We continue with the attack of Jesus on the mentality of the Scribes and Pharisees, keeping in mind as we mentioned last Saturday that, first, we are dealing more with a state of mind than a blanket condemnation of a whole group of people, and, secondly, that the words are mainly to be heard as providing reflection for our own Christian communities and the way we behave.

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Today and for the following two days we read of the seven ‘Woes’ that Jesus hurls against corrupt religious leaders. We have seen already how the number seven is a favourite of Matthew.

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The Seven Woes are:
1. You shut up the kingdom of heaven in people’s faces… (v.13)
[You devour the property of widows… (a verse not included in some texts). (v.14)]
2. You travel over land and sea to make a single convert… (v.15)
3. You say, if a man swears by the Temple it has no force… (vv.16-22)
4. You pay your tithe of mint and dill… (vv.23-24)
5. You clean the outside of cup and dish… (vv.25-26)
6. You are like whitewashed tombs… (vv.27-28)
7. You build the sepulchres of the prophets… (vv.29-32)
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Today we read the first three Woes.

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1, You shut up the Kingdom of Heaven in people’s faces…v.13
[You devour the property of widows… (not included in some texts). (v.14)]

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Jesus accuses the leaders of closing the entrance to the Kingdom, preventing others from going in and not going in themselves either. On the one hand, this can be a reference to their rejection of Jesus who was himself the embodiment of the Kingdom, was preaching the Kingdom and who, by his presence, had made the Kingdom accessible to all who came to him. On the other, it can also mean that they made the observance of the Law impossibly difficult by their complex interpretations of what was and was not allowed.

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Whether we are parents, or teachers, or priests or religious, we can also by our behaviour both block people’s access to Jesus and be far from him ourselves also.

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Included here is verse 14, left out of some texts, where Jesus accuses the Pharisees of saying long prayers but not hesitating to take money (for the Temple, of course) from widows, the poorest of the poor. Considering that widows were among the most destitute and insecure of  people in Jewish society, this was exploitation of the most base kind. A comparison in our own day would be with the ways in which some “televangelists” have been known to rake in money from poor and gullible people who should be receiving rather than giving.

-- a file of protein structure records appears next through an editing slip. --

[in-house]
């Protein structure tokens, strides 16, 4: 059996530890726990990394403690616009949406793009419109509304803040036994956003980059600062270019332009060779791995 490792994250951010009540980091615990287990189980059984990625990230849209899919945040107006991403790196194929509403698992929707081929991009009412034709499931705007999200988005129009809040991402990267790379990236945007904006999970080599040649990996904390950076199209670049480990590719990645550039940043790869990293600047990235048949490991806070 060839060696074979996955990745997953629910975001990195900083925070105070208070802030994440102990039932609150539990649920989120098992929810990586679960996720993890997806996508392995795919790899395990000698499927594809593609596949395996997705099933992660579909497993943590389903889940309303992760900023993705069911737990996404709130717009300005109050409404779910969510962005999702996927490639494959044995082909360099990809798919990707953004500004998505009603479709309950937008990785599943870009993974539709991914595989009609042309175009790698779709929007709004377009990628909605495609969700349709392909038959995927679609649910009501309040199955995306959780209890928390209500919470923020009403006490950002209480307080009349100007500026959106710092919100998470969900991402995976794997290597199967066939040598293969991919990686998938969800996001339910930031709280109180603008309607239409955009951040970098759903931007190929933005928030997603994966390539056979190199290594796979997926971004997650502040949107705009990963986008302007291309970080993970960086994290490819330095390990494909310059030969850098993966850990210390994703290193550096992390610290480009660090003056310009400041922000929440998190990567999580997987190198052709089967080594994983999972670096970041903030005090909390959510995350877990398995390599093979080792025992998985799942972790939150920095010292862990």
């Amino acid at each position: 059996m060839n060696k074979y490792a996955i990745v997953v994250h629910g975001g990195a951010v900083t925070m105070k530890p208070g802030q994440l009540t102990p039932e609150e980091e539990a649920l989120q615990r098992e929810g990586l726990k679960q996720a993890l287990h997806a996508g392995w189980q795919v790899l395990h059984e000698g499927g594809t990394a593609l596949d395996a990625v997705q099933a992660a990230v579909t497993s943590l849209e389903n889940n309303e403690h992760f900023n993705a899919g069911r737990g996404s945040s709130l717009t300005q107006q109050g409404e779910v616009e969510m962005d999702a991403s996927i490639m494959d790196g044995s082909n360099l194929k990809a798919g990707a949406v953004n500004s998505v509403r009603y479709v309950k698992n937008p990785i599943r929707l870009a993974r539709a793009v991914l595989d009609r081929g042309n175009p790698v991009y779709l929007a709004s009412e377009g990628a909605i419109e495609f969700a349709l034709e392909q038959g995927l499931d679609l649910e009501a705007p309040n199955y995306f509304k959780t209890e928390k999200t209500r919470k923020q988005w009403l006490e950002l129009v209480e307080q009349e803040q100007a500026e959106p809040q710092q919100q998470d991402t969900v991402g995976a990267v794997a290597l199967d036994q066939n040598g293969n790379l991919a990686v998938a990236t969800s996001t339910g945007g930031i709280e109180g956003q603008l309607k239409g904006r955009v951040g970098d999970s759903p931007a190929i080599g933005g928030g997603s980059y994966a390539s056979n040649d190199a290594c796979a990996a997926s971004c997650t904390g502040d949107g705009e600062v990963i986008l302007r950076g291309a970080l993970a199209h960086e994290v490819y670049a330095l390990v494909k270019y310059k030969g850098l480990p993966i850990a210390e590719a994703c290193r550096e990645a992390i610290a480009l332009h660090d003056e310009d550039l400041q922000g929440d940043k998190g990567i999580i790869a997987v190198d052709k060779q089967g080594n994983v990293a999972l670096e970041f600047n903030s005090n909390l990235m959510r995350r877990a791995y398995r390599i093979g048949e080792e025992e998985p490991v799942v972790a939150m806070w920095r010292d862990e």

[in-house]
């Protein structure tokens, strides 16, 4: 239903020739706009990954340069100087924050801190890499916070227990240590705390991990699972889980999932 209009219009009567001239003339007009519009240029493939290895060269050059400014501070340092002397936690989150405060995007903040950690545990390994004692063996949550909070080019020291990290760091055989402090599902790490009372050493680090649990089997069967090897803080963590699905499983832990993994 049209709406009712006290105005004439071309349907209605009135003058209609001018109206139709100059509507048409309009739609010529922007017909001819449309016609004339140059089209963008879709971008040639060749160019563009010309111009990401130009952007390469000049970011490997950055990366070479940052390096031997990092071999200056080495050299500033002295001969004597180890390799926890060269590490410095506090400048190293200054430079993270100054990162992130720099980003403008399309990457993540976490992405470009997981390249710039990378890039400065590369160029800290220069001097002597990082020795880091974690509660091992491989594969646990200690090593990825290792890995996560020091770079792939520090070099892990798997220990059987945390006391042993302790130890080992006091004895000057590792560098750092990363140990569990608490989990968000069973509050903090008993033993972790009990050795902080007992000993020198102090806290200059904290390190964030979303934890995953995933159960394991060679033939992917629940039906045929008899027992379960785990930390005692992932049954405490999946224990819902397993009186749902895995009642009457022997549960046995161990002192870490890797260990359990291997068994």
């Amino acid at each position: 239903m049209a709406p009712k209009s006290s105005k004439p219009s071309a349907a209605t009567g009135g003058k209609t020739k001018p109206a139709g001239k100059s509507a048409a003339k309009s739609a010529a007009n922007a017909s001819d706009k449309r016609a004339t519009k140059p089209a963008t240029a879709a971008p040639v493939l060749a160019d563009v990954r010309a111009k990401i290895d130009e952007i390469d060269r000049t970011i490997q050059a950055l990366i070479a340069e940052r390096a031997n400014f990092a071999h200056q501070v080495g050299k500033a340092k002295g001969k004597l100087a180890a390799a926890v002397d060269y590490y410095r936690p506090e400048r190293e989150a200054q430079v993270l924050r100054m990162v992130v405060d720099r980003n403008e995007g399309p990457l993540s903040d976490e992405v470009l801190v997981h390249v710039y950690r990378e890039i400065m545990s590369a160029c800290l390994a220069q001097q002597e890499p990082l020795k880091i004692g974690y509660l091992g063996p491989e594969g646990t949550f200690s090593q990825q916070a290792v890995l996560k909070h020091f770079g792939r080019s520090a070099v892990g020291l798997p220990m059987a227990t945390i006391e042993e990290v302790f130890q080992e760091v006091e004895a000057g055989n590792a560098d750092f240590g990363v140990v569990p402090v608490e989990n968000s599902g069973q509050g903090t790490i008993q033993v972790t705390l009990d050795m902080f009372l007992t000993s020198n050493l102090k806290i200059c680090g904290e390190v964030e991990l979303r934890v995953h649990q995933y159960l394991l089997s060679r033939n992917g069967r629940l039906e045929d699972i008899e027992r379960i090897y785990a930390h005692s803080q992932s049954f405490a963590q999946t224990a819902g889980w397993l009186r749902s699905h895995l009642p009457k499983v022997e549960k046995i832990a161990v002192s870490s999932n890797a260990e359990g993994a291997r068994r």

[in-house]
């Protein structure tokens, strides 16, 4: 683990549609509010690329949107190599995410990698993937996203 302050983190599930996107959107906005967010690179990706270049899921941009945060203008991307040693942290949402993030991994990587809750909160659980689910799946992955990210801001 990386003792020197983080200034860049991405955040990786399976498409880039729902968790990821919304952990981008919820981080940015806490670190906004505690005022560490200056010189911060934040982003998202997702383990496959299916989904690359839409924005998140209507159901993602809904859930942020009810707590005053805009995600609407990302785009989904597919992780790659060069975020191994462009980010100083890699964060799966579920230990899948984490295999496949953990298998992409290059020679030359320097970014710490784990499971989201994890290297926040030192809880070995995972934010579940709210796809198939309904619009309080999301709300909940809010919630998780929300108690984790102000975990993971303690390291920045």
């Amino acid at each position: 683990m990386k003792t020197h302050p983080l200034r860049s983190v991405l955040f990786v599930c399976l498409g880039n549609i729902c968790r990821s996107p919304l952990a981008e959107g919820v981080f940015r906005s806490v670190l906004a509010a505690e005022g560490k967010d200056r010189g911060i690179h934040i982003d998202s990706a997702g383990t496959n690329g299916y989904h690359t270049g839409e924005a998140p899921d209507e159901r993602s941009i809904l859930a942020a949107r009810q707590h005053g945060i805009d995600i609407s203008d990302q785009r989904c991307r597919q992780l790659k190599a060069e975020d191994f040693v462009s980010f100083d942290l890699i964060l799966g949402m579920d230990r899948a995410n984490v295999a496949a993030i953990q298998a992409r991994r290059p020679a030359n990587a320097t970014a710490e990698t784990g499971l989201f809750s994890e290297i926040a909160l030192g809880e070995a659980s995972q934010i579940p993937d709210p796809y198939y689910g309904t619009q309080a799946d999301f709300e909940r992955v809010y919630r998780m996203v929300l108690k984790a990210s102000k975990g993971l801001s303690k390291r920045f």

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2, You travel over land and sea to make a single convert… (v.15)

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While they try to prevent people approaching Jesus, they themselves zealously go to great lengths to make even a single convert, only to make that person even worse than themselves. They do this by corrupting them with false ideas of what true religion is. They fill them ideas about ritual purification and thus create a false sense of security about what really brings about salvation. At this time Jewish proselytisation was very active in the Greek and Roman world.

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Parallels can be found in our own days among Christian groups.

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3, You say, if a man swears by the Temple it has no force… (vv.16-22)

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Here Jesus’ attack is directed at the leaders’ greed and their corruption of religion for material gain. They persuade people to swear by the gold of the temple and make them pay. People are told not to swear by the altar but by the gift they have put there. Which is more holy, Jesus asks, the temple or the gold which the temple makes holy, the altar or the gift which the altar sanctifies? Again, in the name of holiness, the Pharisee-types are exploiting the poor.

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Daily we see the abuse of authority and power, whether in the Church, in government, in business leading to all kinds of greed and corruption which undermines the very fabric of societies. Positions of service are turned into instruments of personal gain, often at the expense of the weakest and the most needy. Countries which long ago should have become rich and prosperous and provided with a high quality of life for their people are bankrupt, in every sense of the word, while a small elite live lives of shameless luxury.